The incident created an abundance of online sources showing both the scorched cars following the strike in the middle of the desert, as well as a demonstration condemning the violence.

Last week’s incident may mark the biggest known loss of civilian life from a US action in Libya since 2011. Acknowledging that AFRICOM was aware of the claims of civilian harm, an official outlined the next steps: “As with any allegation of civilian casualties we receive, U.S. Africa Command will review any information it has about the incident, including any relevant information provided by third parties. If the information supporting the allegation is determined to be credible, USAFRICOM will then determine the next appropriate step.

USAFRICOM complies with the law of armed conflict and takes all feasible precautions during the targeting process to minimize civilian casualties and other collateral damage.”

▲ A truck reportedly destroyed in the US strike near Al Uwaynat on November 30, 2018 (via Riyadh Burshan)

Published

September 24, 2018

Written by

Oliver Imhof

A major new Airwars report submitted to the British Parliament is challenging UK claims to have harmed no civilians during the battles of Mosul and Raqqa, despite almost 1,000 targets having been struck by the RAF. The UK’s involvement represented one of its biggest military actions since the Korean War in the 1950s.

The 43 page report, Credibility Gap – United Kingdom civilian harm assessments for the battles of Mosul and Raqqa, was submitted by Airwars in response to an inquiry by the UK Parliament’s Defence Select Committee – which has also published a shorter version of the report. As well as taking oral evidence from senior British military commanders, the Committee has received written submissions from the Ministry of Defence and NGOs including Amnesty International, Save the Children and Article 36.

Front page of the Airwars report

Airwars is blunt in its own submission. While welcoming overall UK transparency, it challenges the MoD’s narrative of an antiseptic airwar in Iraq in Syria: “It is the view of Airwars that the Ministry of Defence’s claim of zero civilian harm from its actions at Mosul and Raqqa represents a statistical impossibility given the intensity of fighting, the extensive use of explosive weapons, and the significant civilian populations known to have been trapped in both cities,” the report notes.

In both battles Airwars has in total identified 413 alleged civilian harm events where British involvement is in theory possible based on public reporting of strikes: 176 of these were in Raqqa and 237 in Mosul. For the majority of these cases the UK’s position is still unestablished. Some 40 events have however been directly referred to the Ministry of Defence for assessment. In 39 of these cases the MoD rejected any involvement, while one case remains open.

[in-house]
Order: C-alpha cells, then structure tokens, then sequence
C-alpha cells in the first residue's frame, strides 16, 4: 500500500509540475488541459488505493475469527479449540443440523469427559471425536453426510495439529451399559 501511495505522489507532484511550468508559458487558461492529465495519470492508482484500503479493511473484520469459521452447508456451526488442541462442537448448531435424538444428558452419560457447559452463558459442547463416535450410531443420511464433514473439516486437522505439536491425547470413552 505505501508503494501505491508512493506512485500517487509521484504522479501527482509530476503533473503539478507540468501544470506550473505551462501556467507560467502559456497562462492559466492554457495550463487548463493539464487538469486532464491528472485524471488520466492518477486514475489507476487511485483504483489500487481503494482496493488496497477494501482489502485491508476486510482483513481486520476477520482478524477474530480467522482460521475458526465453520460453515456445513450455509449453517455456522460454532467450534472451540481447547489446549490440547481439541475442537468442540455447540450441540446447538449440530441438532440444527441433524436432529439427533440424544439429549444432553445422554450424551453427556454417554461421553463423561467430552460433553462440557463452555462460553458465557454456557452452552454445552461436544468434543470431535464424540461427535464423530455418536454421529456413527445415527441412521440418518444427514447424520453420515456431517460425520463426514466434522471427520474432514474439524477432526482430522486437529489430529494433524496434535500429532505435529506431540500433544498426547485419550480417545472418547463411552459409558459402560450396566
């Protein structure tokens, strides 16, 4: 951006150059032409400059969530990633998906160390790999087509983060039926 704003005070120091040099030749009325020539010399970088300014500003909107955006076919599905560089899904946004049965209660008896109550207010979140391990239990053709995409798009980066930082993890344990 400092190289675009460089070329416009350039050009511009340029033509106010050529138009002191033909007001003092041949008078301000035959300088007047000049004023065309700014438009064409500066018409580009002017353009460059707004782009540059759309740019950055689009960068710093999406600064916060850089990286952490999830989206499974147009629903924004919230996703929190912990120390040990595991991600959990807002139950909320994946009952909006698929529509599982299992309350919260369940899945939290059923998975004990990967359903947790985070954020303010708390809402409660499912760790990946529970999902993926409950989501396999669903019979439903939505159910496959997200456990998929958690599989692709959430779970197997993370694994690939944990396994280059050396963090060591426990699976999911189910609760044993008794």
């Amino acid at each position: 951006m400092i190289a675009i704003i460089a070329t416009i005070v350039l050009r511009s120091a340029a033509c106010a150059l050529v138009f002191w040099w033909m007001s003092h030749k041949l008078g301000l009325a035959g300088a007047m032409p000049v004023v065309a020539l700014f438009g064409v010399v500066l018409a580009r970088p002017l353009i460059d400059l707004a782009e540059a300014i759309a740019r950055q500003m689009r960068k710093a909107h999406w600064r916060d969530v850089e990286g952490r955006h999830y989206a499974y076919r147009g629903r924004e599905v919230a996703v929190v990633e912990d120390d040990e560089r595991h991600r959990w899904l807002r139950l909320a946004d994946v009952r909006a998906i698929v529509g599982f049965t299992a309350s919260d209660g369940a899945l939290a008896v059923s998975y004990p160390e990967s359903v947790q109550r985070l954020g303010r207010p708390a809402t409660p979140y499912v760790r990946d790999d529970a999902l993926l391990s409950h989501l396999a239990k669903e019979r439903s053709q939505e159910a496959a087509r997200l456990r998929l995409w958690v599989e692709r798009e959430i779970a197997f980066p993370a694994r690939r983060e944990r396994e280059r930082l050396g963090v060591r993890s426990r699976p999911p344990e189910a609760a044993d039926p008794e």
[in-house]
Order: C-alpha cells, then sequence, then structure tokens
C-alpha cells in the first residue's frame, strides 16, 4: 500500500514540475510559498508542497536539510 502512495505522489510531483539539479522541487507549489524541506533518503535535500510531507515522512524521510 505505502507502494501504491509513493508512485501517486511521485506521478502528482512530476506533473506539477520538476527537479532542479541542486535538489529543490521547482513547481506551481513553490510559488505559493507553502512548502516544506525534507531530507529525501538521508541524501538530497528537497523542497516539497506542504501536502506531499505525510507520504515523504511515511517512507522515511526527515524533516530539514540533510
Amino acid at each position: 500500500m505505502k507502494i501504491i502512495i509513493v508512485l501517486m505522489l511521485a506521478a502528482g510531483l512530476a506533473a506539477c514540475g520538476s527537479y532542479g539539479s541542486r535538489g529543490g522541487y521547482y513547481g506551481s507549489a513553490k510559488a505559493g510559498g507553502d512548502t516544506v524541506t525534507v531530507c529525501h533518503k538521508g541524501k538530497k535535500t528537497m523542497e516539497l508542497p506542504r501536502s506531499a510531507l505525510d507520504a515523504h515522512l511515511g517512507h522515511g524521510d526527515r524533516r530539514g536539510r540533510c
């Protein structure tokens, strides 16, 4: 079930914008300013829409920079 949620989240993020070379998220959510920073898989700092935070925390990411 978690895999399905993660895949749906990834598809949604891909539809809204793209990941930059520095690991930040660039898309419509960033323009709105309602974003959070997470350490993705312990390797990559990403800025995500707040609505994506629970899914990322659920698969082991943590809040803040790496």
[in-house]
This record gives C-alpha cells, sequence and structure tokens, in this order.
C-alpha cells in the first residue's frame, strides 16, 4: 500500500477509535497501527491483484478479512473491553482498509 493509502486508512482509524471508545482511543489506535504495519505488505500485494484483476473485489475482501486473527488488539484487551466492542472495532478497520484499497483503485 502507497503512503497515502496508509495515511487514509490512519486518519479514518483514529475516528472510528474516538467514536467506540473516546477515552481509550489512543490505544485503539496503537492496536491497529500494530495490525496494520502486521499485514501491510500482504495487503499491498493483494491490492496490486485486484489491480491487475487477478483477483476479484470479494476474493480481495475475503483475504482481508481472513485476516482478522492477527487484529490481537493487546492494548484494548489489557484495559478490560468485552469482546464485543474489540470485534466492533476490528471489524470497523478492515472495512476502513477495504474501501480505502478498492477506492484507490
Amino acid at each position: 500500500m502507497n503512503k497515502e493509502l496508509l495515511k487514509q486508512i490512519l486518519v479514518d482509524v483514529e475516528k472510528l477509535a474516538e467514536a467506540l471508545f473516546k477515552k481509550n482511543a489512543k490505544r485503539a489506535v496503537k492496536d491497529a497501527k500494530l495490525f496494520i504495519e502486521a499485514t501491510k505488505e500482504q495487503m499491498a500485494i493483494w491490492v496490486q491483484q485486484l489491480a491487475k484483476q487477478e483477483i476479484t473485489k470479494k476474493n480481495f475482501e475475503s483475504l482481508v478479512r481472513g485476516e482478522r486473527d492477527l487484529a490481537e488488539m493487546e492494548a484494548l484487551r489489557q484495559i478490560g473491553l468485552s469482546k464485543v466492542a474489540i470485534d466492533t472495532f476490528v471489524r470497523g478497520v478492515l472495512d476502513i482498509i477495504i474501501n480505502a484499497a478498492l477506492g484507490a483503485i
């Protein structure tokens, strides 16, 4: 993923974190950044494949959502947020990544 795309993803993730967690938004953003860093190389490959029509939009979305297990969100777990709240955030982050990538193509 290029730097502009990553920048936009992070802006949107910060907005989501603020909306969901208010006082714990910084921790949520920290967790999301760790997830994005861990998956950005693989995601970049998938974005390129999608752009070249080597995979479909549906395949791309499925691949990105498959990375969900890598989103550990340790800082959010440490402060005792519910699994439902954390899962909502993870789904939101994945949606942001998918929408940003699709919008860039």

Monthly breakdown of potential UK tagged alleged fatalities in the Battles of Raqqa and Mosul

Looking at the bigger picture, the Coalition has conceded civilian harm in 36 out of the 413 known alleged events for the battles of Mosul and Raqqa. While the US was responsible for around two thirds of Coalition strikes in Mosul, and an estimated 95 per cent of strikes in Raqqa,  as the second most active belligerent, UK involvement in civilian harm events is feasible.

The high number of reported civilian casualties is not the only reason the UK’s claim of zero urban harm is implausible. The battles of Raqqa and Mosul made clear that the benefits of precision weaponry are greatly overstated when it comes to urban warfare. As the report notes: “The greater the intensity of explosive weapons use – predominantly in urban areas – the higher the civilian toll.”

Read our new report, Credibility Gap, in full

During the campaigns, much of the Old City of Mosul and almost 70% of Raqqa’s entirety were destroyed or rendered uninhabitable, according to the United Nations. Much of the damage was caused by Coalition actions with at least 50,000 munitions fired, along with significant destruction that came from ISIS actions and either government forces or proxies. All parties combined reportedly killed at least 9,000 civilians in Mosul and 2,400 or more in Raqqa, according to current best estimates.

For the UK, the 500lb Paveway IV bomb has generally been the weapon of choice, accounting for two out of three weapons released during military operations in Iraq and Syria. The Paveway IV, a wide area effect munition with a large explosion radius, is poorly suited to urban warfare according to Airwars. As the report states, its use “would over the course of hundreds of strikes, have caused potentially significant additional unintended harm to civilians and infrastructure when released on dense urban areas.”

In combination with the intensity of bombardment – the Coalition released an average of 3,200 munitions per month in Mosul between October 2016 and July 2017, for example – there are many other reasons to doubt UK claims that civilians were not harmed by its actions. ISIS deliberately placed civilians in areas where air-dropped munition might harm them. Nonetheless, “a key finding of Airwars is that the Coalition did not significantly modulate its use of explosive weapons once operations focused on Raqqa,” where an average of 4,000 munitions per month was dropped on a much smaller area.

Choropleth of Airwars estimated maximum number of fatalities in Fair and Confirmed graded incidents during the Battle of Mosul (excluding incidents for which coordinates are missing or geo-accuracy is at city- or town-level).

‘A fool’s errand’